As one comedienne noted a while back, how come everyone is using drugs except when they really need them?
Three weeks prior to my wife’s due date, which in pre-sonogram days was basically just a guide, I’m at my desk as editor of a Southold newspaper, preparing that week’s issue for delivery to the printer. It’s Wednesday, deadline day, when the Mrs. calls from home.
“I hate to bother you,” she said, calmly. “But I think my water broke.”
Oh, my stars! I said. No, I didn’t say that at all, but what did fly out of my mouth can’t be printed here. The Mrs. was almost an hour away and I was on the North Fork without a car because I’d cajoled a reporter into carpooling that day.
She said she’d get a ride to what’s now Peconic Bay Medical Center from her mom and I pressed an ad salesman to take me there. The doc looks her over and orders an X-ray. Ryan Patrick is sitting upright, arms and legs crossed like a yogi meditating. At that time, a breech delivery on a first birth meant an automatic C-section.
But the doc is busy waiting on a patient who delivered via section with her first child, but wants the non-surgical method with her second. We’re shunted off to a room, the Mrs. in full labor, to wait.
When a woman is in pain and knows that only surgery, not the best-intentioned ministrations of her hapless husband-coach, will result in childbirth, Lamaze ain’t worth spit.
Finally, she’s wheeled in alone and eventually wheeled out with baby Ryan. Mom and baby are both fine, and when Mom falls to sleep, Dad borrows an old pickup from his father-in-law and heads to dinner with friends in Aquebogue.
It’s snowing as I leave, and while I negotiate the Route 58 traffic circle, the driver’s side windshield wiper flops over to the left of the car. Snow collects on the windshield, while the wiper waves up and down in the air above the driver’s side door.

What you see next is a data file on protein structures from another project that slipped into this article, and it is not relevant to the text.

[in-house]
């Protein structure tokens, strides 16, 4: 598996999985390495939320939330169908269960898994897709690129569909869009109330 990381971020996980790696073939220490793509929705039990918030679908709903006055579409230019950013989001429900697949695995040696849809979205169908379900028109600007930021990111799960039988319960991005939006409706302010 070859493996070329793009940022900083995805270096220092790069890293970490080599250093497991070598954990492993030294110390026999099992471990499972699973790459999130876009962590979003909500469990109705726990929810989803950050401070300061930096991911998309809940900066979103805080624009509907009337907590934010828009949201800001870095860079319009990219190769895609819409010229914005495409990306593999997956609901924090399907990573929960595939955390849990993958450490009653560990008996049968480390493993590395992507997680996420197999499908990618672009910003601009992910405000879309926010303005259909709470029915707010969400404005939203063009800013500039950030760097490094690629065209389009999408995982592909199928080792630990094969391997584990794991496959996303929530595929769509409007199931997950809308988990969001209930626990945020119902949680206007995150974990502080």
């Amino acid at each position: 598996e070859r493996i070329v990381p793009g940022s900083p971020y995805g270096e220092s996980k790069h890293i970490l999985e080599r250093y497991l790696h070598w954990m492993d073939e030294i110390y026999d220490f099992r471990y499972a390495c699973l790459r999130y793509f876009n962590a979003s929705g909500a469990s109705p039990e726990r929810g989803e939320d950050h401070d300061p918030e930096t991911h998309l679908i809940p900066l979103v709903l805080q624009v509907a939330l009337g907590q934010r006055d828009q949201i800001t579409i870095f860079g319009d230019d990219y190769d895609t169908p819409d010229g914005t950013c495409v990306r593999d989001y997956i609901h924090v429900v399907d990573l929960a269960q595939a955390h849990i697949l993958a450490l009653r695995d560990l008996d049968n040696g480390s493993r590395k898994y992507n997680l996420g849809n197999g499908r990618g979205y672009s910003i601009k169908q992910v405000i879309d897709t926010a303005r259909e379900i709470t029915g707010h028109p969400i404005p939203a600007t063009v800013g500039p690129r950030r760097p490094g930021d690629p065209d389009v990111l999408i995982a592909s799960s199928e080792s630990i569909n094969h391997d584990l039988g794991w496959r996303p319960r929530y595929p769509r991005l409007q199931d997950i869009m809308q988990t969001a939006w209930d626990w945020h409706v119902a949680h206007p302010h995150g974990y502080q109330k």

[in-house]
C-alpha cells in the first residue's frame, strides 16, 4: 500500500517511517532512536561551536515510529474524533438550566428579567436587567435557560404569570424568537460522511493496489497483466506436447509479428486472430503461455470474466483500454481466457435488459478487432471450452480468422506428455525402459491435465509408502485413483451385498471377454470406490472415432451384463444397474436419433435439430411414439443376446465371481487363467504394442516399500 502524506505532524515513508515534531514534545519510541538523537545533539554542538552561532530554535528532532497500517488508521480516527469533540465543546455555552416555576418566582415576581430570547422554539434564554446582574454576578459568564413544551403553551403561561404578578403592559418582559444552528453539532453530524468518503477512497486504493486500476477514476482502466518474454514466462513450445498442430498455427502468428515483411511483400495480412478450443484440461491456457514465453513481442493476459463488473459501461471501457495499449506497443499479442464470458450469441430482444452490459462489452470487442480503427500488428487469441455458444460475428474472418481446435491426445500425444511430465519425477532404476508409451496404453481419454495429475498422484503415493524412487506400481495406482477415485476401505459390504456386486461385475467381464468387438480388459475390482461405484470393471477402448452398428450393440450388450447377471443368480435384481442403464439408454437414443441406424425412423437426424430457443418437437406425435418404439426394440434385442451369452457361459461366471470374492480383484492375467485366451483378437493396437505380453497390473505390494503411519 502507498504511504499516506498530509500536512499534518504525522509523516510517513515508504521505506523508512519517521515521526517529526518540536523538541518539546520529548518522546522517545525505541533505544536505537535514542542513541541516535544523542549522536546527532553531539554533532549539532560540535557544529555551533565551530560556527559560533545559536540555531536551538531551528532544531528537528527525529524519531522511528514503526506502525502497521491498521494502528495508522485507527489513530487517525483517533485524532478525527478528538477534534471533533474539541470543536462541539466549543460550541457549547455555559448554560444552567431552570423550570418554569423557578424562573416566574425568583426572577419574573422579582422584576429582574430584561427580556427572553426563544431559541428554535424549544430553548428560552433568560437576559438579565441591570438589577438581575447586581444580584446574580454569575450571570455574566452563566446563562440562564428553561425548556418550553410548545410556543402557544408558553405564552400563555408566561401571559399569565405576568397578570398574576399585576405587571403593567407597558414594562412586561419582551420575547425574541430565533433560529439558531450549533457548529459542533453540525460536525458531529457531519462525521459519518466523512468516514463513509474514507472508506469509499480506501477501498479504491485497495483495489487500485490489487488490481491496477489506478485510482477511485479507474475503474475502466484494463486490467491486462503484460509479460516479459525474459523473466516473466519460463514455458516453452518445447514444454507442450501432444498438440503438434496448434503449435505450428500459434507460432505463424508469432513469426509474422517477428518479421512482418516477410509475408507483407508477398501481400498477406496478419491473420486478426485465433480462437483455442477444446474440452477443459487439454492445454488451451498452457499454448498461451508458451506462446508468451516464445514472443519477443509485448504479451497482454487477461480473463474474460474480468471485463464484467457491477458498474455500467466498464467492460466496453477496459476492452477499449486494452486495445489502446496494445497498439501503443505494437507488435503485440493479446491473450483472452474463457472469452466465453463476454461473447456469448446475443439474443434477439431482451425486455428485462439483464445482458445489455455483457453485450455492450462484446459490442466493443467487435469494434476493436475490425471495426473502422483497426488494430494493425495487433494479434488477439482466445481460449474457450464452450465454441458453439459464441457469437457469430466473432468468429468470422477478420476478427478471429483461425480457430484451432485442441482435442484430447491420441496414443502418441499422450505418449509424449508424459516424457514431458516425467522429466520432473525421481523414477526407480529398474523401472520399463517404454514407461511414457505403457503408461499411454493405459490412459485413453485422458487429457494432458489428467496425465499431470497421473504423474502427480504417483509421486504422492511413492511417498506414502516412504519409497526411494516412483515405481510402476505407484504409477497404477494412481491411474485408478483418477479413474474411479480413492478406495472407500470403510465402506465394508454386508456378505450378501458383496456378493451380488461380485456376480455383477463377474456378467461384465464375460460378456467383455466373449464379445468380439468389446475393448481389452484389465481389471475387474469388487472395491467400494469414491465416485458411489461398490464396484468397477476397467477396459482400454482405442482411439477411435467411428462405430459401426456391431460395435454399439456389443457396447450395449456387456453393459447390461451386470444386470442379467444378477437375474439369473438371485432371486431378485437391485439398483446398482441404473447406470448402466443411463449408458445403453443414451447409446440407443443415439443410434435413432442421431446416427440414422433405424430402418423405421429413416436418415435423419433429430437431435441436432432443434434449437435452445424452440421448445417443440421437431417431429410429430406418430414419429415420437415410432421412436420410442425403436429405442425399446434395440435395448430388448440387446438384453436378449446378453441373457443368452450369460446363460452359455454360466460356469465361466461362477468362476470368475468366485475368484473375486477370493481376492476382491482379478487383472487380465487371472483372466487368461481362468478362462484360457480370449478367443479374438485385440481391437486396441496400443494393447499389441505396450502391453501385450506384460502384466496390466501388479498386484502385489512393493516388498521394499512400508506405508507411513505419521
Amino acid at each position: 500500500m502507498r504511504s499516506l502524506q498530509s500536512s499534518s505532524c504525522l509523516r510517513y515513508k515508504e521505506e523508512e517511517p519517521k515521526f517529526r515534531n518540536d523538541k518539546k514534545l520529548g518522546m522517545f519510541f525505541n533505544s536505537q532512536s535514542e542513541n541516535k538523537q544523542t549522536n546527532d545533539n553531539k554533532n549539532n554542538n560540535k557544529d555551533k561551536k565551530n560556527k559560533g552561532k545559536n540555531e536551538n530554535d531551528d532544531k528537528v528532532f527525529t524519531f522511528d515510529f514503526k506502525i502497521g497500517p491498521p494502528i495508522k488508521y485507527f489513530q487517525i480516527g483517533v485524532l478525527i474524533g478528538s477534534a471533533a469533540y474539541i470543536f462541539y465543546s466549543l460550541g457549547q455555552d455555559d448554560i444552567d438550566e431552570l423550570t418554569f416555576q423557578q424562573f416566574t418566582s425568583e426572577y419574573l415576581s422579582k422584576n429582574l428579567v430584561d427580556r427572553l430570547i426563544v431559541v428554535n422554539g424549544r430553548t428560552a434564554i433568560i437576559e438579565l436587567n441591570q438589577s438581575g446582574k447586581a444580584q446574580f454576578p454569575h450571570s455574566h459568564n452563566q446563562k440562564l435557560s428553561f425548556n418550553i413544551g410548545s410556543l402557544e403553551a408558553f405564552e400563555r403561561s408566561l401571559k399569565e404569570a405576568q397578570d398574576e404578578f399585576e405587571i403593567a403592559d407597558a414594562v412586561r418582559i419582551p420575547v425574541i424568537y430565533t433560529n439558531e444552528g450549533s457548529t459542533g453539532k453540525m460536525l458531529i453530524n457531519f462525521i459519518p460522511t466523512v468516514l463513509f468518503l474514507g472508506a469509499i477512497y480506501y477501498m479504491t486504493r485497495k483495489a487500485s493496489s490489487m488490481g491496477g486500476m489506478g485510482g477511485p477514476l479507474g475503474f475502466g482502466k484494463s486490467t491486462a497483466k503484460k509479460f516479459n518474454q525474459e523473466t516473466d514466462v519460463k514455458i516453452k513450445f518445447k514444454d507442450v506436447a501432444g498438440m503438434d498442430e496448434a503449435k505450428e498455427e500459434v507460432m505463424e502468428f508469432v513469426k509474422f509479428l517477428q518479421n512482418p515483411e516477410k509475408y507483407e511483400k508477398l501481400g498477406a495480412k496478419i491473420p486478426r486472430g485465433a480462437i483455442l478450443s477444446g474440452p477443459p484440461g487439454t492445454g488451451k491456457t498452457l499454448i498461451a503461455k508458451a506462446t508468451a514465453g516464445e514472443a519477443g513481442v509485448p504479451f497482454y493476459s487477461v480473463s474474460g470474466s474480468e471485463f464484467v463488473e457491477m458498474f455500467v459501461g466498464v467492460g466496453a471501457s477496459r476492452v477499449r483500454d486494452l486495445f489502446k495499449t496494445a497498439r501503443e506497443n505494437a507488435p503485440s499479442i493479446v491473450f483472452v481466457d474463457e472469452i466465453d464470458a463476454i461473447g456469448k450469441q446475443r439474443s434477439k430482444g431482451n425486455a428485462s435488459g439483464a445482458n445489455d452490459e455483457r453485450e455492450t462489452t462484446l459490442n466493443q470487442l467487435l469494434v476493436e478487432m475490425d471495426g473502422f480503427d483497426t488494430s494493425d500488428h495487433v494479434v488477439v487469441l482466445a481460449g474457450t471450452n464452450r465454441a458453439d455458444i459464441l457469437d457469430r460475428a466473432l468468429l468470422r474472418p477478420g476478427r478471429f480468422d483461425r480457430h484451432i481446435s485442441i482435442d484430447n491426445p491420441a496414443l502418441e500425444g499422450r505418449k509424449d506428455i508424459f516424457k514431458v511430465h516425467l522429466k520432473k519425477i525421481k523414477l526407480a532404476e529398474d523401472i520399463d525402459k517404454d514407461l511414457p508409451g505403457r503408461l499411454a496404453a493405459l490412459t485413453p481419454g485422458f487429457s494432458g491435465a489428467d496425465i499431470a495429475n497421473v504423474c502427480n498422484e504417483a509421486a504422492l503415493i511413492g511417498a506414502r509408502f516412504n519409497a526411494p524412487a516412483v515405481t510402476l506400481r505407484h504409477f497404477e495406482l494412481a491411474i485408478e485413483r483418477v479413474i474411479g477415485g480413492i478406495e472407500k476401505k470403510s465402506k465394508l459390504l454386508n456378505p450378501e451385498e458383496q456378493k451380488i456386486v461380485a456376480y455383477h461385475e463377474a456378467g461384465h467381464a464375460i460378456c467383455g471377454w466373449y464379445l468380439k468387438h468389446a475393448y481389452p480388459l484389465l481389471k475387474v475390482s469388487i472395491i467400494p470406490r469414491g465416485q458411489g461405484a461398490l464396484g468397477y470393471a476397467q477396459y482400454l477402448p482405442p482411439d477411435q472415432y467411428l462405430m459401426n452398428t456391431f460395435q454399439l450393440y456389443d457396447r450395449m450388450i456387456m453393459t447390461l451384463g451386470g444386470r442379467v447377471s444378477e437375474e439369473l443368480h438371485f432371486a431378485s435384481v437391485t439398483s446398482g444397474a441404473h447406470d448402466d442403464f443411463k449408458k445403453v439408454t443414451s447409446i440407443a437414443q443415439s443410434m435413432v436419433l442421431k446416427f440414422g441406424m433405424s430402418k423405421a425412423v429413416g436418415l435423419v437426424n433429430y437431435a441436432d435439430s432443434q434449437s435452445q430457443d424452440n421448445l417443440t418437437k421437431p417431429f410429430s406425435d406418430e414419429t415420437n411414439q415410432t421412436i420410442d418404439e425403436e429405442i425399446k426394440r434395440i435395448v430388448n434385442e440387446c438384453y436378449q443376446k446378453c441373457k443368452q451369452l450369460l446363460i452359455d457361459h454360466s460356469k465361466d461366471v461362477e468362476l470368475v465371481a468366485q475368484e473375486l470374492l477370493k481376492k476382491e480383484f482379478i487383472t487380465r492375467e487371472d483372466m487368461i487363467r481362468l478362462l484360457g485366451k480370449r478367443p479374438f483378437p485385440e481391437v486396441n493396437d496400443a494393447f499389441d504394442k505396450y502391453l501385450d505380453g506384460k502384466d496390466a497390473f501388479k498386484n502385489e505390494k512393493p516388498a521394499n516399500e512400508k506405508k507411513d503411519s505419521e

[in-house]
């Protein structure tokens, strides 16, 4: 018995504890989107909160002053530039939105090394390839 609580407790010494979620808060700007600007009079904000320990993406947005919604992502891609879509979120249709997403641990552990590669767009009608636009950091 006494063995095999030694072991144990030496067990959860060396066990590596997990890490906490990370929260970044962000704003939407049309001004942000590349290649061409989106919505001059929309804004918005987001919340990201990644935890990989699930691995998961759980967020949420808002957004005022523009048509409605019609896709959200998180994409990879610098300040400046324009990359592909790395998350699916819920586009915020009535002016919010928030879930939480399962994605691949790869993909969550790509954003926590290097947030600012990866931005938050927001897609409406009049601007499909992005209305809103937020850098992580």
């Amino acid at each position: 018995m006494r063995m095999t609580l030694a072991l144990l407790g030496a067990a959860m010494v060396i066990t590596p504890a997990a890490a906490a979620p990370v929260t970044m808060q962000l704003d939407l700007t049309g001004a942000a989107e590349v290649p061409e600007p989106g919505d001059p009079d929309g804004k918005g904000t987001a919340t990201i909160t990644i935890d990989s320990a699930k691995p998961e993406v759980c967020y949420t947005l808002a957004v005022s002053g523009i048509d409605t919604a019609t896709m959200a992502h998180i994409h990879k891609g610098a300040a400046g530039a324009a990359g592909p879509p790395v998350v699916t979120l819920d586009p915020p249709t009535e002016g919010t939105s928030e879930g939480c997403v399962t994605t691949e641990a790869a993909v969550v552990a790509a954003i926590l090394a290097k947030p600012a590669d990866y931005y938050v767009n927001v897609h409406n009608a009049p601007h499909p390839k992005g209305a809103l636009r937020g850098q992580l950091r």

But it’s not far to Aquebogue, and new dad arrives intact to a warm welcome and a hot meal. My friend says not to worry, he’ll fix the wiper. He does, and I head south toward the Main Road on a very dark Church Lane. Suddenly, every light in the truck goes out and it rolls to a halt near a patch of woods. After I trudge back to the farmhouse through the dark and snow, my friend effects another repair.
When someone says the birth of a child is the happiest day of their life, don’t believe a word of it.
Now that baby boy is grown with two of his own. The birth of his first was uneventful by comparison. Still he and wife can look forward to the terrible two’s, tantrums, adolescence and a full assortment of other hair-graying experiences. But for now, we see him on the couch with 2 ½-year-old daughter Shae Mackenzie on his lap watching “The Penguins of Madagascar,” while an exhausted Lindsay nurses a very quiet days-old Finn Patrick.
Fleeting youth has fled the Mrs. and me, but we couldn’t be happier.
Well, maybe if we had some Pringles.
Tim Kelly is a former congressional press secretary and award-winning reporter, editor, columnist and photographer. He has lived on the North Fork for 30 years. For his mid-life crisis, he became a bagpiper.